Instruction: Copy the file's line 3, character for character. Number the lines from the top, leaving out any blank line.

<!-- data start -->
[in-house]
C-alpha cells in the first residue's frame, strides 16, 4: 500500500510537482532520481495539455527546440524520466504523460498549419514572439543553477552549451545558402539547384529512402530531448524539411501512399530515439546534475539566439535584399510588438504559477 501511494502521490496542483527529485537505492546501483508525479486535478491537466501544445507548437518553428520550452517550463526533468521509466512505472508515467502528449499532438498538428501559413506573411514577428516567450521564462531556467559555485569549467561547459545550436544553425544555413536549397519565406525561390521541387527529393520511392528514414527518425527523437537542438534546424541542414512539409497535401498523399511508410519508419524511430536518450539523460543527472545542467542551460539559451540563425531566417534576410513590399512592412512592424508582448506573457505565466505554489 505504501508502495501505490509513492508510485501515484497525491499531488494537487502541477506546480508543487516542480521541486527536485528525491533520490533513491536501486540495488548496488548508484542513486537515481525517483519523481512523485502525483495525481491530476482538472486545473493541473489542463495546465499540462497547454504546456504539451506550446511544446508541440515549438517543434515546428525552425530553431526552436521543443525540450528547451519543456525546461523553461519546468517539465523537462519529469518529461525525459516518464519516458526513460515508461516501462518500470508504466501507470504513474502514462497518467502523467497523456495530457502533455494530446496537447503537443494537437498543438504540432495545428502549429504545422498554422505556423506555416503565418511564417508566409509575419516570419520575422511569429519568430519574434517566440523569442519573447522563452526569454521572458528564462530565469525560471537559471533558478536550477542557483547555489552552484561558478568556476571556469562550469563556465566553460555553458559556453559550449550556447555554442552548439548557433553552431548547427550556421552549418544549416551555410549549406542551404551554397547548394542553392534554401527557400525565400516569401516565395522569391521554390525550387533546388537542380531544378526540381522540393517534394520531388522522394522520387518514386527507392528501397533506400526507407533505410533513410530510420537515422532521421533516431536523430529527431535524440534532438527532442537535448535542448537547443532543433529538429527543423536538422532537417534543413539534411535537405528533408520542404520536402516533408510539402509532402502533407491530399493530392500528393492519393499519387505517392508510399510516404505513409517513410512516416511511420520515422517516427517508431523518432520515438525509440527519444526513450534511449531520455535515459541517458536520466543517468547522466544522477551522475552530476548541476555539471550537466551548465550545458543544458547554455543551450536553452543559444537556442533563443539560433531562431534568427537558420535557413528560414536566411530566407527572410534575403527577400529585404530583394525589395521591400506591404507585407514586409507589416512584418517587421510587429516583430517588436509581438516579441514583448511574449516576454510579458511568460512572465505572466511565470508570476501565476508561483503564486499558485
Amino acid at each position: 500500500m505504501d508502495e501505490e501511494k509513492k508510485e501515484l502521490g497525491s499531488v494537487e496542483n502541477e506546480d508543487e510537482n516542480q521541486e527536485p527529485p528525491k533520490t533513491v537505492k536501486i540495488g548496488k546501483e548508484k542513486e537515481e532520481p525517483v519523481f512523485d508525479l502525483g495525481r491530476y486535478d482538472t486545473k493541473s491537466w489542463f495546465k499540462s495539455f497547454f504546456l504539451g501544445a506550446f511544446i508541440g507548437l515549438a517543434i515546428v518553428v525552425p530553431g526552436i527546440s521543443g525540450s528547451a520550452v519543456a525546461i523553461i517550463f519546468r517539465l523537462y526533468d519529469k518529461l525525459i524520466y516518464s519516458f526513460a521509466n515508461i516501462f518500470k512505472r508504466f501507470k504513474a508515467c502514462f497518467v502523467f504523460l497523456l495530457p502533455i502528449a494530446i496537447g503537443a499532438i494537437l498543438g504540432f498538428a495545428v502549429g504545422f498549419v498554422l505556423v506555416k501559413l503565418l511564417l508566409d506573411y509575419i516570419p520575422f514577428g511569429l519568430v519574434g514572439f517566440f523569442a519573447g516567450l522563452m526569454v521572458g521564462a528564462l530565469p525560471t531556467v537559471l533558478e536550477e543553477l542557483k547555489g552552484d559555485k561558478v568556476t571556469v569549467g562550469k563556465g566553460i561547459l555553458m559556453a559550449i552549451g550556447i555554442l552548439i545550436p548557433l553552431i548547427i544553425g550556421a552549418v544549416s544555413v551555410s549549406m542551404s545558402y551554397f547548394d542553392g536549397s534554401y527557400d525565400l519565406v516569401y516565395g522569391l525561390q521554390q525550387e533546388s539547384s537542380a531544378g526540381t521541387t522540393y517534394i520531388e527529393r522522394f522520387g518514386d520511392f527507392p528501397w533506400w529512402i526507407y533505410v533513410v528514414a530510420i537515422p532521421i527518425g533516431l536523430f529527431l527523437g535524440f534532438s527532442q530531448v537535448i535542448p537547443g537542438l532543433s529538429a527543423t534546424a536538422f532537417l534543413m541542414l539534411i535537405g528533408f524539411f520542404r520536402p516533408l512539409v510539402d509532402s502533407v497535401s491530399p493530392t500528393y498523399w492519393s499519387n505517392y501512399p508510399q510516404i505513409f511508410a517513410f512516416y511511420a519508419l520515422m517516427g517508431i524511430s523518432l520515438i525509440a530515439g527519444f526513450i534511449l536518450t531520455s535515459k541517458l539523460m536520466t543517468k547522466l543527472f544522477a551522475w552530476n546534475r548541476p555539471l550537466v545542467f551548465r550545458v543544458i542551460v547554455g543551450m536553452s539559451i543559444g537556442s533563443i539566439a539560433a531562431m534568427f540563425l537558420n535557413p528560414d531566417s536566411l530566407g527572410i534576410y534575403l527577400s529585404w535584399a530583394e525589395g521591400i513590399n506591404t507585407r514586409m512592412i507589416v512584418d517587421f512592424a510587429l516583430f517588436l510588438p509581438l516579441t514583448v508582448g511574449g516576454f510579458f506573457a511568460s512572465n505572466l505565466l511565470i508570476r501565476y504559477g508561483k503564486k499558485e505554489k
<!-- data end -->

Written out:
Amino acid at each position: 500500500m505504501d508502495e501505490e501511494k509513492k508510485e501515484l502521490g497525491s499531488v494537487e496542483n502541477e506546480d508543487e510537482n516542480q521541486e527536485p527529485p528525491k533520490t533513491v537505492k536501486i540495488g548496488k546501483e548508484k542513486e537515481e532520481p525517483v519523481f512523485d508525479l502525483g495525481r491530476y486535478d482538472t486545473k493541473s491537466w489542463f495546465k499540462s495539455f497547454f504546456l504539451g501544445a506550446f511544446i508541440g507548437l515549438a517543434i515546428v518553428v525552425p530553431g526552436i527546440s521543443g525540450s528547451a520550452v519543456a525546461i523553461i517550463f519546468r517539465l523537462y526533468d519529469k518529461l525525459i524520466y516518464s519516458f526513460a521509466n515508461i516501462f518500470k512505472r508504466f501507470k504513474a508515467c502514462f497518467v502523467f504523460l497523456l495530457p502533455i502528449a494530446i496537447g503537443a499532438i494537437l498543438g504540432f498538428a495545428v502549429g504545422f498549419v498554422l505556423v506555416k501559413l503565418l511564417l508566409d506573411y509575419i516570419p520575422f514577428g511569429l519568430v519574434g514572439f517566440f523569442a519573447g516567450l522563452m526569454v521572458g521564462a528564462l530565469p525560471t531556467v537559471l533558478e536550477e543553477l542557483k547555489g552552484d559555485k561558478v568556476t571556469v569549467g562550469k563556465g566553460i561547459l555553458m559556453a559550449i552549451g550556447i555554442l552548439i545550436p548557433l553552431i548547427i544553425g550556421a552549418v544549416s544555413v551555410s549549406m542551404s545558402y551554397f547548394d542553392g536549397s534554401y527557400d525565400l519565406v516569401y516565395g522569391l525561390q521554390q525550387e533546388s539547384s537542380a531544378g526540381t521541387t522540393y517534394i520531388e527529393r522522394f522520387g518514386d520511392f527507392p528501397w533506400w529512402i526507407y533505410v533513410v528514414a530510420i537515422p532521421i527518425g533516431l536523430f529527431l527523437g535524440f534532438s527532442q530531448v537535448i535542448p537547443g537542438l532543433s529538429a527543423t534546424a536538422f532537417l534543413m541542414l539534411i535537405g528533408f524539411f520542404r520536402p516533408l512539409v510539402d509532402s502533407v497535401s491530399p493530392t500528393y498523399w492519393s499519387n505517392y501512399p508510399q510516404i505513409f511508410a517513410f512516416y511511420a519508419l520515422m517516427g517508431i524511430s523518432l520515438i525509440a530515439g527519444f526513450i534511449l536518450t531520455s535515459k541517458l539523460m536520466t543517468k547522466l543527472f544522477a551522475w552530476n546534475r548541476p555539471l550537466v545542467f551548465r550545458v543544458i542551460v547554455g543551450m536553452s539559451i543559444g537556442s533563443i539566439a539560433a531562431m534568427f540563425l537558420n535557413p528560414d531566417s536566411l530566407g527572410i534576410y534575403l527577400s529585404w535584399a530583394e525589395g521591400i513590399n506591404t507585407r514586409m512592412i507589416v512584418d517587421f512592424a510587429l516583430f517588436l510588438p509581438l516579441t514583448v508582448g511574449g516576454f510579458f506573457a511568460s512572465n505572466l505565466l511565470i508570476r501565476y504559477g508561483k503564486k499558485e505554489k